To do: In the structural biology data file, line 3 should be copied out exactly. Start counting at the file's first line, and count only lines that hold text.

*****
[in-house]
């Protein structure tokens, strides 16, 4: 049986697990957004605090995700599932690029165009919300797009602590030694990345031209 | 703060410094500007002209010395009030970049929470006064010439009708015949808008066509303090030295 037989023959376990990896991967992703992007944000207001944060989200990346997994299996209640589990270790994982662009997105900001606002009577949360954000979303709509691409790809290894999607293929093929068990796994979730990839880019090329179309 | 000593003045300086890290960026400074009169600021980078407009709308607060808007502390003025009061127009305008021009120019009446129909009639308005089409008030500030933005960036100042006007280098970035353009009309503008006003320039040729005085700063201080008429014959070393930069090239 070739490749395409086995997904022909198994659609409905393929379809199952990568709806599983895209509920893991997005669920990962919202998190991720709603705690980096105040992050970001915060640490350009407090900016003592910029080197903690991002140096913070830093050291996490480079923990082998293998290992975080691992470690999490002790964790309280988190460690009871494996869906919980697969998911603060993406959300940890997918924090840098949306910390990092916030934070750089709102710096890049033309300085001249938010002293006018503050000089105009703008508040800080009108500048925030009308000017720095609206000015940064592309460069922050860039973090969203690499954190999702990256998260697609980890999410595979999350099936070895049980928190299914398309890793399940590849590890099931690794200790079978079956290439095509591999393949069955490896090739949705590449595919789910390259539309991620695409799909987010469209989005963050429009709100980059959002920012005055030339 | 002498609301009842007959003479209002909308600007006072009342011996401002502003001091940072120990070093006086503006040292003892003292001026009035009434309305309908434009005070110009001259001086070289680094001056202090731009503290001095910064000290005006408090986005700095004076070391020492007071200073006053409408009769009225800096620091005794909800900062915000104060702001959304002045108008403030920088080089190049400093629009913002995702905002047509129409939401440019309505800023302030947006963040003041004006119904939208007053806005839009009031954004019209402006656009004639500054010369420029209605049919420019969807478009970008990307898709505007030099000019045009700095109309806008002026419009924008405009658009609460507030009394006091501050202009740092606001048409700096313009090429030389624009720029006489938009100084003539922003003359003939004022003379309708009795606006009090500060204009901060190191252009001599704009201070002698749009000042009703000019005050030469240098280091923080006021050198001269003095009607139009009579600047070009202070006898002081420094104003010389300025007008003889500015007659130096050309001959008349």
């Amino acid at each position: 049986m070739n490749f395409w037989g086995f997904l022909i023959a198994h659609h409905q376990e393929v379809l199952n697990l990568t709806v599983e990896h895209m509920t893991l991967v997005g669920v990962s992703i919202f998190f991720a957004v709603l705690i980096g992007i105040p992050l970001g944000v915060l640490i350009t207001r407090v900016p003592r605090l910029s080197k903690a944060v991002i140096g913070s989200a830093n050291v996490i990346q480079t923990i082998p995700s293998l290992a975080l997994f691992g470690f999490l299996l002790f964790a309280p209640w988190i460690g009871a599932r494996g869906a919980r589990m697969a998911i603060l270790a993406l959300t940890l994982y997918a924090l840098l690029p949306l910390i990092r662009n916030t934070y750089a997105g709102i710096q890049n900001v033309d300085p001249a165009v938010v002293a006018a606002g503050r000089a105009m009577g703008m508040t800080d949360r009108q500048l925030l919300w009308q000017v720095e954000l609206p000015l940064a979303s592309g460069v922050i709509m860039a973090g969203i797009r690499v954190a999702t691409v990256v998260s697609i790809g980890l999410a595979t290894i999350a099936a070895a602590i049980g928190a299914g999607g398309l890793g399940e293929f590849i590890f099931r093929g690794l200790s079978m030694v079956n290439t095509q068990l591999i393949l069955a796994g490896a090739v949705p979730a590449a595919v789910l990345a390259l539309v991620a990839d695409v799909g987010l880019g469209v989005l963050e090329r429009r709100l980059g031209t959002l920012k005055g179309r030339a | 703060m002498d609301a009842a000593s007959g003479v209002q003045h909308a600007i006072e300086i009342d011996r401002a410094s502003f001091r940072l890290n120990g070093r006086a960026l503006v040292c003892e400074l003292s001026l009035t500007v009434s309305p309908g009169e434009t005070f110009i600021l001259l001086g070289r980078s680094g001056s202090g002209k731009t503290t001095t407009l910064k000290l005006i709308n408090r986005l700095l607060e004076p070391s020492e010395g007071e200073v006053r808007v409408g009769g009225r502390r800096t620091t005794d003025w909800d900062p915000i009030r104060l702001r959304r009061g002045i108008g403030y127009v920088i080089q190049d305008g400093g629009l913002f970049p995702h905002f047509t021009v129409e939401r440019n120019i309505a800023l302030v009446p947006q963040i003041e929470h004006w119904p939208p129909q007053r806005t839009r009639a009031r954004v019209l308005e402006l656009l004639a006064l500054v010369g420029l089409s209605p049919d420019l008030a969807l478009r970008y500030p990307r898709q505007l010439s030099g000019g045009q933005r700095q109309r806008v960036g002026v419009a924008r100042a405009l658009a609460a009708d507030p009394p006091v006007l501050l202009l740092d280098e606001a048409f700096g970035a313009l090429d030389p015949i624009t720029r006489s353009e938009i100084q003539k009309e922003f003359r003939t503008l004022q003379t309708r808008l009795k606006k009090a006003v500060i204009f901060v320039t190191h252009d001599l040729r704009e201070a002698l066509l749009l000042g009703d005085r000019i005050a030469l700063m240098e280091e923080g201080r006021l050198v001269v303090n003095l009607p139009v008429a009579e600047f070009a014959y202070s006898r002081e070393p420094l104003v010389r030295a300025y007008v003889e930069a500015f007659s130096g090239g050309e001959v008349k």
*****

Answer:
């Amino acid at each position: 049986m070739n490749f395409w037989g086995f997904l022909i023959a198994h659609h409905q376990e393929v379809l199952n697990l990568t709806v599983e990896h895209m509920t893991l991967v997005g669920v990962s992703i919202f998190f991720a957004v709603l705690i980096g992007i105040p992050l970001g944000v915060l640490i350009t207001r407090v900016p003592r605090l910029s080197k903690a944060v991002i140096g913070s989200a830093n050291v996490i990346q480079t923990i082998p995700s293998l290992a975080l997994f691992g470690f999490l299996l002790f964790a309280p209640w988190i460690g009871a599932r494996g869906a919980r589990m697969a998911i603060l270790a993406l959300t940890l994982y997918a924090l840098l690029p949306l910390i990092r662009n916030t934070y750089a997105g709102i710096q890049n900001v033309d300085p001249a165009v938010v002293a006018a606002g503050r000089a105009m009577g703008m508040t800080d949360r009108q500048l925030l919300w009308q000017v720095e954000l609206p000015l940064a979303s592309g460069v922050i709509m860039a973090g969203i797009r690499v954190a999702t691409v990256v998260s697609i790809g980890l999410a595979t290894i999350a099936a070895a602590i049980g928190a299914g999607g398309l890793g399940e293929f590849i590890f099931r093929g690794l200790s079978m030694v079956n290439t095509q068990l591999i393949l069955a796994g490896a090739v949705p979730a590449a595919v789910l990345a390259l539309v991620a990839d695409v799909g987010l880019g469209v989005l963050e090329r429009r709100l980059g031209t959002l920012k005055g179309r030339a | 703060m002498d609301a009842a000593s007959g003479v209002q003045h909308a600007i006072e300086i009342d011996r401002a410094s502003f001091r940072l890290n120990g070093r006086a960026l503006v040292c003892e400074l003292s001026l009035t500007v009434s309305p309908g009169e434009t005070f110009i600021l001259l001086g070289r980078s680094g001056s202090g002209k731009t503290t001095t407009l910064k000290l005006i709308n408090r986005l700095l607060e004076p070391s020492e010395g007071e200073v006053r808007v409408g009769g009225r502390r800096t620091t005794d003025w909800d900062p915000i009030r104060l702001r959304r009061g002045i108008g403030y127009v920088i080089q190049d305008g400093g629009l913002f970049p995702h905002f047509t021009v129409e939401r440019n120019i309505a800023l302030v009446p947006q963040i003041e929470h004006w119904p939208p129909q007053r806005t839009r009639a009031r954004v019209l308005e402006l656009l004639a006064l500054v010369g420029l089409s209605p049919d420019l008030a969807l478009r970008y500030p990307r898709q505007l010439s030099g000019g045009q933005r700095q109309r806008v960036g002026v419009a924008r100042a405009l658009a609460a009708d507030p009394p006091v006007l501050l202009l740092d280098e606001a048409f700096g970035a313009l090429d030389p015949i624009t720029r006489s353009e938009i100084q003539k009309e922003f003359r003939t503008l004022q003379t309708r808008l009795k606006k009090a006003v500060i204009f901060v320039t190191h252009d001599l040729r704009e201070a002698l066509l749009l000042g009703d005085r000019i005050a030469l700063m240098e280091e923080g201080r006021l050198v001269v303090n003095l009607p139009v008429a009579e600047f070009a014959y202070s006898r002081e070393p420094l104003v010389r030295a300025y007008v003889e930069a500015f007659s130096g090239g050309e001959v008349k």